The financial aid process begins in January after you or your parents receive W-2 tax forms. Once you have these forms, you can file your FAFSA, the form that colleges and the government use to determine how much money you need to go to school. It is to your benefit to apply as early as possible so you can get more money. To retrieve the FAFSA form, go to You can also use for information on scholarships. Many other Internet sites offer scholarship information as well. Books on financial aid and available scholarships are also available at many bookstores and in many school guidance offices.

What do I do once my application is in?

Now that your applications are finally in and your financial aid is taken care of, you can begin planning for the future. Some schools admit on a rolling basis, while others admit on a deadline. Schools that use rolling admissions will review your application upon receipt and notify you as soon as they have made a decision. Schools that admit on a deadline basis will notify you after a specified date. Check with each school to find out which type of admission they use.

Once you have been admitted, it's time to make the decision about where to attend. When you know what school you want to attend, be sure to let that school know that you are coming there and sign up for orientation. Notify all the other schools that accepted you that you will not be enrolling. You may need to provide a deposit to your school of choice in order to guarantee that you can enroll.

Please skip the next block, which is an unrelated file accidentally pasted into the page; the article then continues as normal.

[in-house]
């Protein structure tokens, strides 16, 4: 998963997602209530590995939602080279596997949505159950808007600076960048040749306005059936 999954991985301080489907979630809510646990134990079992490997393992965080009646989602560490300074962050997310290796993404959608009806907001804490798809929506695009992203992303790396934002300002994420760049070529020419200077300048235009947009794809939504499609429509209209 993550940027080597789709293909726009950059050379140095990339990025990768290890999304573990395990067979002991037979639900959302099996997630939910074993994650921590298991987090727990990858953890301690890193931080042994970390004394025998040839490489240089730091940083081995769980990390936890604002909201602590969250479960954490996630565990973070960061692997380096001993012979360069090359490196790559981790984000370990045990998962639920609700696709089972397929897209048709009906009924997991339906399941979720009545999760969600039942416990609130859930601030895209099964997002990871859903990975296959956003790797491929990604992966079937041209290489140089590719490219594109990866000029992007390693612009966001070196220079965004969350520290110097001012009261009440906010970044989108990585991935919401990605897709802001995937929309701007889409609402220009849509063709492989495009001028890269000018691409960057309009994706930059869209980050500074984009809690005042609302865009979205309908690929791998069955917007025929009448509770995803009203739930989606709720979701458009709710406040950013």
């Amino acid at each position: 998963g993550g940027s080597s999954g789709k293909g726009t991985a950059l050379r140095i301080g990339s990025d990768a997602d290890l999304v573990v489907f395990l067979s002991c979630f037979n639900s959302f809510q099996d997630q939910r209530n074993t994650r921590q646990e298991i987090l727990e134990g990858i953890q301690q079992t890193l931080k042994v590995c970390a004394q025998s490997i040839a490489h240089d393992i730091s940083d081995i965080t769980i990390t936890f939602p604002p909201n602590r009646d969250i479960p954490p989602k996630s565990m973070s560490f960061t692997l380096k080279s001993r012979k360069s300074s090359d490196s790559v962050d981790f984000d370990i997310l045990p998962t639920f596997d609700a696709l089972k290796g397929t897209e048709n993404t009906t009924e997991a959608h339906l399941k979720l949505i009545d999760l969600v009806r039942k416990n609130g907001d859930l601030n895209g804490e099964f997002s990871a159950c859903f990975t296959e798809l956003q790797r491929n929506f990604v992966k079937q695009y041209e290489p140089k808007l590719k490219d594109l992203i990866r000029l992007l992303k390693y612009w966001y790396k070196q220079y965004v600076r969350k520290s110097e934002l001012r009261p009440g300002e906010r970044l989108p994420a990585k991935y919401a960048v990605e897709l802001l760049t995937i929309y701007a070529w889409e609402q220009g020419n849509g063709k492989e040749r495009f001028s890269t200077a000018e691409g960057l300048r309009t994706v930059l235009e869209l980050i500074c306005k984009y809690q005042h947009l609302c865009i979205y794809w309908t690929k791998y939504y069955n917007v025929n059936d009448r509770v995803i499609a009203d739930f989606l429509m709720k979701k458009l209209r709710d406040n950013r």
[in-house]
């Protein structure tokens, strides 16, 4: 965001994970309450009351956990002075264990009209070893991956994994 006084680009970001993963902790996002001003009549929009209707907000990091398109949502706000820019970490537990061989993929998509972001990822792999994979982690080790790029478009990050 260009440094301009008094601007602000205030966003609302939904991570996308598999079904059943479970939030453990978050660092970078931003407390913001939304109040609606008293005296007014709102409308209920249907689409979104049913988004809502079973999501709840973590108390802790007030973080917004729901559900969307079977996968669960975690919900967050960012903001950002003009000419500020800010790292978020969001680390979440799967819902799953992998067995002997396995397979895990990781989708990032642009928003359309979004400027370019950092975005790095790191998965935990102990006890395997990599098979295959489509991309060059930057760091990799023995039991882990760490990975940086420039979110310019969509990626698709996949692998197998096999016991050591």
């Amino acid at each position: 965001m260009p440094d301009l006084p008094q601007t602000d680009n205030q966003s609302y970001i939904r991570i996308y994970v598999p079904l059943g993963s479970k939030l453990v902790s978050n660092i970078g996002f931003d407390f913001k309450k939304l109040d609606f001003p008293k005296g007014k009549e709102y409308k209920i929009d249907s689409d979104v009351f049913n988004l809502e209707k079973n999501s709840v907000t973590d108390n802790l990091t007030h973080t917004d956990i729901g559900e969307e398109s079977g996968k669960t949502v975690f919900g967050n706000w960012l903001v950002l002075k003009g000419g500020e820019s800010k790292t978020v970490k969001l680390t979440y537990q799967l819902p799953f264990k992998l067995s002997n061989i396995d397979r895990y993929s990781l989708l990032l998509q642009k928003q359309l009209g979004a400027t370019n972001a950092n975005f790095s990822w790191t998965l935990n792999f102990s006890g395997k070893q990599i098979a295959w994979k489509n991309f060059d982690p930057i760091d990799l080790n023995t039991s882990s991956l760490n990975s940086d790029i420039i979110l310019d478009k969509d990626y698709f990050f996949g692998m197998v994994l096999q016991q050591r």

Online access to Florida colleges and universities: Registration for the SAT and test preparation materials. Registration for the ACT and test preparation materials. Offers a month-by-month planner and articles about financial aid. Search engine for college-related web sites. Bright Futures scholarship application site. Site for athletes who wish to make official college visits. Website for federal financial aid form. Database of 7,000 colleges. Annual rankings of colleges according to U.S. News and World Report.


ACT, Inc. (n.d.). A student site for ACT takers. Retrieved December 2006, from

College Board (n.d.). About PSAT/NMSQT. Retrieved January 2007, from

College Board (n.d.). About the SAT. Retrieved December 2006, from

Matthews, J. (2006). Test wars: the SAT vs the ACT. Newsweek, 148(8/9), 78-80.

Stewart, M. A., & Muchnick, C. C. (2004). Peterson's best college admission essays. Lawrenceville, New Jersey: Thompson Peterson's.


1. This document is FCS2272, one of a series of the Department of Family, Youth and Community Sciences, UF/IFAS Extension. Original publication date April 2007. Revised September 2017. Visit the EDIS website at
2. Danielle Scott, undergraduate student; and Heidi Liss Radunovich, assistant professor, Department of Family, Youth and Community Sciences; UF/IFAS Extension, Gainesville FL 32611.

Publication #FCS2272

Date: 3/19/2018

    Fact Sheet


    • Heidi Radunovich